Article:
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    (Sitting on the fence screeching after a heavy rainfall)

    Guineas lay a small, brown, pointy egg with a very hard shell. I personally have not tried to eat them because I wanted to hatch them, but I have been told they taste similarly to chicken eggs. They lay from early spring to late summer, taking a break over fall and winter. I wanted them to hatch their own eggs, and after some false starts trying to find a good nesting site, my female indeed settled down on 15 eggs and hatched an equal amount of chicks (keets) after 28 days! Male and female guinea fowl form a strong bond and the male was always standing watch over the female sitting on the nest. After the keets hatched, the male and female raised them together, always staying close to each other. They were a real family unit. Even now the keets are all grown up, they are always together and the big male still retains the role of protector, chasing away any chickens or cats that come too close to his brood.

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    (Keets are striped instead of spotted and their colour corresponds to the colour they will develop later.)

    In addition to the entertainment factor, the pretty feathers, the alarm function and the bug destruction, guinea fowl are very edible. I keep my birds purely as pets, but it would be very well possible to raise them for meat. The taste is often described as a cross between chicken and pheasant. They are a popular source of meat in Africa, but are also frequently eaten in other parts of the world.

    Lastly, a bit of myth-busting: I have often heard guinea fowl described as stupid birds, frequently falling prey to predators, and bad mothers, leaving the nest before all their keets have hatched. I have found this to be not true at all! On the contrary, they are very clever, watchful and form tight family bonds. I believe people might experience guinea fowl being less than efficient when they are kept in a way that is not natural for them. Caged guinea fowl are often stressed and will pace back and forth, back and forth in a futile attempt to find an exit. Male and female guineas mate for life and watch out for each other. If this bond is broken and the male is separated from the female when she is brooding, I can imagine her panicking and leaving her nest. They are flock birds, still more wild than domesticated, and will always find security in numbers, functioning best in a large group that is free to roam.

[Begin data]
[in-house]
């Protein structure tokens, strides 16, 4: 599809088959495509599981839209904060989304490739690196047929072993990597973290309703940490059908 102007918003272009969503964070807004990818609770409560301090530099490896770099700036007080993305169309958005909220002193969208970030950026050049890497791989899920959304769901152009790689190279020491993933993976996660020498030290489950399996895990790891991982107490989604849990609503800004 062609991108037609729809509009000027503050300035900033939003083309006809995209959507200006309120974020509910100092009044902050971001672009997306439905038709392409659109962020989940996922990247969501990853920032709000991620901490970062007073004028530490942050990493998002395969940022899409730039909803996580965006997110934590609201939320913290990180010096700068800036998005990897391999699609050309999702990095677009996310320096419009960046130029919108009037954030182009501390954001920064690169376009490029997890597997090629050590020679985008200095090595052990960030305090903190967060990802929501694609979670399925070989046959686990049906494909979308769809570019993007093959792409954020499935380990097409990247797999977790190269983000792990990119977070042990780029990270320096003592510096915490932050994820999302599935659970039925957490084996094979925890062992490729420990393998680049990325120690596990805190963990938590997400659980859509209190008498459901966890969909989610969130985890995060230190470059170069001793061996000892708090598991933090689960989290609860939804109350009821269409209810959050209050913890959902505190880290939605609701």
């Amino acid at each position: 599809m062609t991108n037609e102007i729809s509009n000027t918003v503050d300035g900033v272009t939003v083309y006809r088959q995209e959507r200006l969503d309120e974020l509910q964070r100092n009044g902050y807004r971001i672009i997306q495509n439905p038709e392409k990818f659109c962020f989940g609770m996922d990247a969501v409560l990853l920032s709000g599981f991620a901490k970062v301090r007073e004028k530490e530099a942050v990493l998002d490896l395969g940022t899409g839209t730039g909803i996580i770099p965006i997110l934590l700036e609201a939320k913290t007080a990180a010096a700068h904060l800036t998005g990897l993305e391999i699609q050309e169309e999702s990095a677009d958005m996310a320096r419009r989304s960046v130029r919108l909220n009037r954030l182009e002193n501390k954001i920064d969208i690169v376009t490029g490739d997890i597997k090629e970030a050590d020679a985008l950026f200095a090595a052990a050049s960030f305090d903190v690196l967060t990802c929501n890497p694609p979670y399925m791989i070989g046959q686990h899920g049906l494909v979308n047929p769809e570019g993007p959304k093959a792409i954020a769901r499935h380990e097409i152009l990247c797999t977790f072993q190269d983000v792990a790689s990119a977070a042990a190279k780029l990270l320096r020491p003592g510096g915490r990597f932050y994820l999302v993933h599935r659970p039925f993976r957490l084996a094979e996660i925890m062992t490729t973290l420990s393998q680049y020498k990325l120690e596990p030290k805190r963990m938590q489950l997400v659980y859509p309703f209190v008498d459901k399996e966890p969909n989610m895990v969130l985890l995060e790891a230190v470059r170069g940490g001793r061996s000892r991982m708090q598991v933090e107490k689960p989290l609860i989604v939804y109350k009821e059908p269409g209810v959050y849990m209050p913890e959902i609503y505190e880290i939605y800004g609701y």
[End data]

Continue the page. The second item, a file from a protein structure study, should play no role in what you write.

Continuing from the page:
So, if you have a large space and want an interesting looking bird that eats a lot of bugs and takes on the task of a feathered watchdog – guinea fowl are the way to go! :)

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Recent User Reviews

  1. Flamens Farm
    "Excellent overview of Guinea Fowl"
    5/5, 5 out of 5, reviewed Jun 5, 2018
    Very informative and well written. I was able to learn more about guineas than I already knew and also got the answers to my questions that I was looking for. I was concerned whether to move the male away from her now that it is time for the keets to be born and I sure am glad that I read this first. I did not know that they mate for life. I was letting mine run free until something came in the night and killed 3 of them. I had 3 pairs and now only 1 female and 2 male. I am incubating some of the eggs she laid and she has 12 under her so I hope to have at least 20 this year.